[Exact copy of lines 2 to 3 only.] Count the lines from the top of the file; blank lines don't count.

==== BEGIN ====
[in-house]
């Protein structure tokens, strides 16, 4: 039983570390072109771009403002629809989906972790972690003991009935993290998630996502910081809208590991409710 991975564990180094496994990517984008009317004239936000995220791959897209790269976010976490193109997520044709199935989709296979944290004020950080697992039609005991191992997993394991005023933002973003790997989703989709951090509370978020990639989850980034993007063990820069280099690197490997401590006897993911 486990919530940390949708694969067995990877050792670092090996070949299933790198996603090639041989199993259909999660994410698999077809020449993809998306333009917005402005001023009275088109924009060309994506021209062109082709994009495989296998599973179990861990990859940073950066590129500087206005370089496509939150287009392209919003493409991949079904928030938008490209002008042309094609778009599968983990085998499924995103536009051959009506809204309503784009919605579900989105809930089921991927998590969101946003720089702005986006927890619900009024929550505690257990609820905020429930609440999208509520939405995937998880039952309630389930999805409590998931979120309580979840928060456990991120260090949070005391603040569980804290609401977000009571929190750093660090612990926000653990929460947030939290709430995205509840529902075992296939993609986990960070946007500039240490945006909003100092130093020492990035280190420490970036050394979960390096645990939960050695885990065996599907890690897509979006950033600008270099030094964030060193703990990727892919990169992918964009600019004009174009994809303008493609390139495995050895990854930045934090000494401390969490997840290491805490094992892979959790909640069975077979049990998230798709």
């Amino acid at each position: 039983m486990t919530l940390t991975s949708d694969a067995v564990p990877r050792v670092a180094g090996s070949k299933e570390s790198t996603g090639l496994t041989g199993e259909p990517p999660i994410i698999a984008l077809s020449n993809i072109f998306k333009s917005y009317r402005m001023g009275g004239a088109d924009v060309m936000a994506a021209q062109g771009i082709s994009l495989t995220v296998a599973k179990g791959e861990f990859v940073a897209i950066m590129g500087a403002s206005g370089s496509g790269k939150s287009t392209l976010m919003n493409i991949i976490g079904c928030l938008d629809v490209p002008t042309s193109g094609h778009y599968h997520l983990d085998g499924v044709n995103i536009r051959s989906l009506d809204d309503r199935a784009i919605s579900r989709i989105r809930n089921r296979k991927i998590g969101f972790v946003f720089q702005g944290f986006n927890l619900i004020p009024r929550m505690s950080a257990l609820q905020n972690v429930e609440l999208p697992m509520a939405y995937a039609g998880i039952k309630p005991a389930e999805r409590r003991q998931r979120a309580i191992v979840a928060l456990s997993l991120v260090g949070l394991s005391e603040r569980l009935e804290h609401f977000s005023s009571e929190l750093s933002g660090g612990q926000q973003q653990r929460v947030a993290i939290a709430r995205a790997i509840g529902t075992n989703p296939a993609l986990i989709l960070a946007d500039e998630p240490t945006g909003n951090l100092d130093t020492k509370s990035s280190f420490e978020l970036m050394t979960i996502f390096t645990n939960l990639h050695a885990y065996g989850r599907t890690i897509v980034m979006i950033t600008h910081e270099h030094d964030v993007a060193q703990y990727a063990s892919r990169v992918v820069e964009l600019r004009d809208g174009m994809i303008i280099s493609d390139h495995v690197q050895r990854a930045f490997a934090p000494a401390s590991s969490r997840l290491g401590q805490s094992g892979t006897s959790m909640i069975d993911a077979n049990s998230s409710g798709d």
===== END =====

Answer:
């Protein structure tokens, strides 16, 4: 039983570390072109771009403002629809989906972790972690003991009935993290998630996502910081809208590991409710 991975564990180094496994990517984008009317004239936000995220791959897209790269976010976490193109997520044709199935989709296979944290004020950080697992039609005991191992997993394991005023933002973003790997989703989709951090509370978020990639989850980034993007063990820069280099690197490997401590006897993911 486990919530940390949708694969067995990877050792670092090996070949299933790198996603090639041989199993259909999660994410698999077809020449993809998306333009917005402005001023009275088109924009060309994506021209062109082709994009495989296998599973179990861990990859940073950066590129500087206005370089496509939150287009392209919003493409991949079904928030938008490209002008042309094609778009599968983990085998499924995103536009051959009506809204309503784009919605579900989105809930089921991927998590969101946003720089702005986006927890619900009024929550505690257990609820905020429930609440999208509520939405995937998880039952309630389930999805409590998931979120309580979840928060456990991120260090949070005391603040569980804290609401977000009571929190750093660090612990926000653990929460947030939290709430995205509840529902075992296939993609986990960070946007500039240490945006909003100092130093020492990035280190420490970036050394979960390096645990939960050695885990065996599907890690897509979006950033600008270099030094964030060193703990990727892919990169992918964009600019004009174009994809303008493609390139495995050895990854930045934090000494401390969490997840290491805490094992892979959790909640069975077979049990998230798709």
């Amino acid at each position: 039983m486990t919530l940390t991975s949708d694969a067995v564990p990877r050792v670092a180094g090996s070949k299933e570390s790198t996603g090639l496994t041989g199993e259909p990517p999660i994410i698999a984008l077809s020449n993809i072109f998306k333009s917005y009317r402005m001023g009275g004239a088109d924009v060309m936000a994506a021209q062109g771009i082709s994009l495989t995220v296998a599973k179990g791959e861990f990859v940073a897209i950066m590129g500087a403002s206005g370089s496509g790269k939150s287009t392209l976010m919003n493409i991949i976490g079904c928030l938008d629809v490209p002008t042309s193109g094609h778009y599968h997520l983990d085998g499924v044709n995103i536009r051959s989906l009506d809204d309503r199935a784009i919605s579900r989709i989105r809930n089921r296979k991927i998590g969101f972790v946003f720089q702005g944290f986006n927890l619900i004020p009024r929550m505690s950080a257990l609820q905020n972690v429930e609440l999208p697992m509520a939405y995937a039609g998880i039952k309630p005991a389930e999805r409590r003991q998931r979120a309580i191992v979840a928060l456990s997993l991120v260090g949070l394991s005391e603040r569980l009935e804290h609401f977000s005023s009571e929190l750093s933002g660090g612990q926000q973003q653990r929460v947030a993290i939290a709430r995205a790997i509840g529902t075992n989703p296939a993609l986990i989709l960070a946007d500039e998630p240490t945006g909003n951090l100092d130093t020492k509370s990035s280190f420490e978020l970036m050394t979960i996502f390096t645990n939960l990639h050695a885990y065996g989850r599907t890690i897509v980034m979006i950033t600008h910081e270099h030094d964030v993007a060193q703990y990727a063990s892919r990169v992918v820069e964009l600019r004009d809208g174009m994809i303008i280099s493609d390139h495995v690197q050895r990854a930045f490997a934090p000494a401390s590991s969490r997840l290491g401590q805490s094992g892979t006897s959790m909640i069975d993911a077979n049990s998230s409710g798709d």